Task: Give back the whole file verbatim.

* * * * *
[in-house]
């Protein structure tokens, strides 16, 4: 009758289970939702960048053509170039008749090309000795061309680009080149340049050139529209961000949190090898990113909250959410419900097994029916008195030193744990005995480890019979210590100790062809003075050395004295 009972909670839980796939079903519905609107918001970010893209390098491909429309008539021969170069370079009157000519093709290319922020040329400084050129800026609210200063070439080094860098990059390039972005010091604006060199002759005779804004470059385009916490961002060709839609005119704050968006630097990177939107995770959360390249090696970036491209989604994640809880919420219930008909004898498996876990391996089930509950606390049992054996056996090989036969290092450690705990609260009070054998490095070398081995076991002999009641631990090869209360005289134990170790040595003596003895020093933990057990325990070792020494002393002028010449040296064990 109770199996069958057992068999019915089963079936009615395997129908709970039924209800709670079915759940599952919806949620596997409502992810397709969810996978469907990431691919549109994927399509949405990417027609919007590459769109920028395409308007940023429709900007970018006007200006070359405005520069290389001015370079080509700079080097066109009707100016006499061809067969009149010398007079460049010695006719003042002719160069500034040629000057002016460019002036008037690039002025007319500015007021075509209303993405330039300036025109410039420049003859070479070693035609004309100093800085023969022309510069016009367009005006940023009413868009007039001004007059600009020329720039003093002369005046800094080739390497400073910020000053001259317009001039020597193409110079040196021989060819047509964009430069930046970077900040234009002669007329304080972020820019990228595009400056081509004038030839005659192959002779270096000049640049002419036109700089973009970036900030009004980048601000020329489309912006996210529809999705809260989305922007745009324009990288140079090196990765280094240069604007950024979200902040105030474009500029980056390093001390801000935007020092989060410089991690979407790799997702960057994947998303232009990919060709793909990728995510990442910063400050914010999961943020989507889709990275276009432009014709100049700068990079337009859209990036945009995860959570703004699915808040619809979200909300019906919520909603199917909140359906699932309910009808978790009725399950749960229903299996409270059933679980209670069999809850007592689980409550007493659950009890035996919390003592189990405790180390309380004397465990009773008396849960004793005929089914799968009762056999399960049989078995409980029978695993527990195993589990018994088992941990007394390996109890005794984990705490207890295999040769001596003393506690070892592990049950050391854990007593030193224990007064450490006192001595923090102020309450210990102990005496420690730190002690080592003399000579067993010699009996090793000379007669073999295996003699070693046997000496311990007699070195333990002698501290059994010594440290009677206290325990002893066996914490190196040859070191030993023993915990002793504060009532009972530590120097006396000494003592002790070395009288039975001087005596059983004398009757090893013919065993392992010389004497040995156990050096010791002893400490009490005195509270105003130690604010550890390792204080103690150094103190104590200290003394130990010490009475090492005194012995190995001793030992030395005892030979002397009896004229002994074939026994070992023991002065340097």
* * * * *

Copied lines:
[in-house]
């Protein structure tokens, strides 16, 4: 009758289970939702960048053509170039008749090309000795061309680009080149340049050139529209961000949190090898990113909250959410419900097994029916008195030193744990005995480890019979210590100790062809003075050395004295 009972909670839980796939079903519905609107918001970010893209390098491909429309008539021969170069370079009157000519093709290319922020040329400084050129800026609210200063070439080094860098990059390039972005010091604006060199002759005779804004470059385009916490961002060709839609005119704050968006630097990177939107995770959360390249090696970036491209989604994640809880919420219930008909004898498996876990391996089930509950606390049992054996056996090989036969290092450690705990609260009070054998490095070398081995076991002999009641631990090869209360005289134990170790040595003596003895020093933990057990325990070792020494002393002028010449040296064990 109770199996069958057992068999019915089963079936009615395997129908709970039924209800709670079915759940599952919806949620596997409502992810397709969810996978469907990431691919549109994927399509949405990417027609919007590459769109920028395409308007940023429709900007970018006007200006070359405005520069290389001015370079080509700079080097066109009707100016006499061809067969009149010398007079460049010695006719003042002719160069500034040629000057002016460019002036008037690039002025007319500015007021075509209303993405330039300036025109410039420049003859070479070693035609004309100093800085023969022309510069016009367009005006940023009413868009007039001004007059600009020329720039003093002369005046800094080739390497400073910020000053001259317009001039020597193409110079040196021989060819047509964009430069930046970077900040234009002669007329304080972020820019990228595009400056081509004038030839005659192959002779270096000049640049002419036109700089973009970036900030009004980048601000020329489309912006996210529809999705809260989305922007745009324009990288140079090196990765280094240069604007950024979200902040105030474009500029980056390093001390801000935007020092989060410089991690979407790799997702960057994947998303232009990919060709793909990728995510990442910063400050914010999961943020989507889709990275276009432009014709100049700068990079337009859209990036945009995860959570703004699915808040619809979200909300019906919520909603199917909140359906699932309910009808978790009725399950749960229903299996409270059933679980209670069999809850007592689980409550007493659950009890035996919390003592189990405790180390309380004397465990009773008396849960004793005929089914799968009762056999399960049989078995409980029978695993527990195993589990018994088992941990007394390996109890005794984990705490207890295999040769001596003393506690070892592990049950050391854990007593030193224990007064450490006192001595923090102020309450210990102990005496420690730190002690080592003399000579067993010699009996090793000379007669073999295996003699070693046997000496311990007699070195333990002698501290059994010594440290009677206290325990002893066996914490190196040859070191030993023993915990002793504060009532009972530590120097006396000494003592002790070395009288039975001087005596059983004398009757090893013919065993392992010389004497040995156990050096010791002893400490009490005195509270105003130690604010550890390792204080103690150094103190104590200290003394130990010490009475090492005194012995190995001793030992030395005892030979002397009896004229002994074939026994070992023991002065340097």